In a league like MLS, which has committed itself to ensuring parity
among its clubs, it's striking that the three Canadian teams would be at
such different stages of their development.
In a league like MLS, which has committed itself to ensuring parity among its clubs, it's striking that the three Canadian teams would be at such different stages of their development.
One finds itself embroiled in a full-on re-build, teetering once again towards irrelevance. Another entered the season looking like a model of stability and has managed to keep itself in the playoff picture despite some serious lack there of it. And the third finds itself not only competing for top spot in its conference, but looking like a serious contender for an MLS championship.
This is a look at the three Canadian franchises and how they got to the point they're at this season.
The question when Toronto FC's new General Manager Kevin Payne took over last year was: could he turn around a club who has been living in a Groundhog Day-like existence for the past seven years?
Much like the famous Bill Murray character, Toronto FC has been waking up to the same horrible story day in and day out, to the extent that even this movie reference has been used before.
But for Toronto fans, Groundhog Day has always meant the same old promises from management, which has led to new players on the pitch, which has ultimately led to the same old anger in the stands, which has always led back to another manager being fired.
Through the half of this year, that scenario, once again, looked to be playing out like clockwork. Toronto's new management was dumping players from their roster to make room for a squad that they could potentially lay claim to down the line. The losses were adding up and the frustration was palpable.
Captain Darren O'Dea was politely told he should look elsewhere if he wanted to continue making a salary of his size. He quickly packed his bags for Ukraine.
Luis Silva, widely regarded as one of the club's most talented prospects, was shipped off to D.C. United for Toronto's favourite player Al Location (also pronounced allocation money.)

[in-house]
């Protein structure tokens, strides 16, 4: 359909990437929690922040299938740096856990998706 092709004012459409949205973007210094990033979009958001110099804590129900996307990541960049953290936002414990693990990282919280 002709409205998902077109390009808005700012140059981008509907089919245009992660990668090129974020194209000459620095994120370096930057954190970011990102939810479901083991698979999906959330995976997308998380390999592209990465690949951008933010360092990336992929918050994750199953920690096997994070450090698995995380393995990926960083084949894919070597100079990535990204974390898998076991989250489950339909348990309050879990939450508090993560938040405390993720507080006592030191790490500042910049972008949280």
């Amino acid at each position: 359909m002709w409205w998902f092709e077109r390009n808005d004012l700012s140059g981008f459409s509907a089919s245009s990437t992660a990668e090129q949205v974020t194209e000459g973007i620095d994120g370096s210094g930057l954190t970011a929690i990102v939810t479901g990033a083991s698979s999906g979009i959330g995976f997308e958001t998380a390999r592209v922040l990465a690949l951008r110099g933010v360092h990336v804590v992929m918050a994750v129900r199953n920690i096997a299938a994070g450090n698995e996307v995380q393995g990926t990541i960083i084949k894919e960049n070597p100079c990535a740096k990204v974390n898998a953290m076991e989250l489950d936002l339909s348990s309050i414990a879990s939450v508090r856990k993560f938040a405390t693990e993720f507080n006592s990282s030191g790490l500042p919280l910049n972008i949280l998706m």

And it seems likely that any combination of Danny Koevermans, Stefan Frei, Ashtone Morgan or Richard Eckersley will be gone by season's end, if the right option presents itself.
In the meantime, Julio Cesar, Darell Russell, Danny Califf, Robert Earnshaw, Hogan Ephraim and John Bostock were all brought in before the start of the year to help make Toronto a stronger squad. Just two of those players are still with the club. Only one of them sees regular time.
Additional bit players have been added to the roster, but quite frankly they barely warrant the column space.
But, despite all that, there is some indication that this squad is finally breaking from its patterns of old.
Diego Forlan's name was front and centre earlier this month when it became public knowledge that Toronto was in discussions to bring the Uruguayan star to the much-beleaguered club. Despite never discussing it on record, both head coach Ryan Nelsen and Payne spoke open and often about chasing a big name target. Behind the scenes, every journalist in Toronto knew who they were after.
When the discussions broke down and Toronto was left holding the phone, the club didn't panic. Despite all the hype -- and there was lots of it -- they didn't go out and try to make a save-face signing.
In years past, Toronto would have -- and did -- go out and sign players like Ali Gerba or Mista or Carlos Ruiz. Players that never really factored into the club's plans but rather were brought in on name recognition and only managed to further muck up the club's finances.
Payne and Toronto have continued along the path they've been toting since arrival. They're dumping salary, adding role players and not committing money to signings they're unsure of. In other words, they're following their plan to build slowly.
Toronto's next few signings though -- specifically who they bring into to replace the likes of Silva, O'Dea or any of the next potential departures -- will indicate whether this club has truly turned a corner, or if they'll be waking up to another morning of Groundhog Day.
If you had told the Vancouver Whitecaps' faithful at the beginning of the season that they'd be missing captain Jay DeMerit, his defensive partner Andy O'Brien and 2012 break-out star Darren Mattocks to injury and still be in the playoff hunt, they might have called you crazy.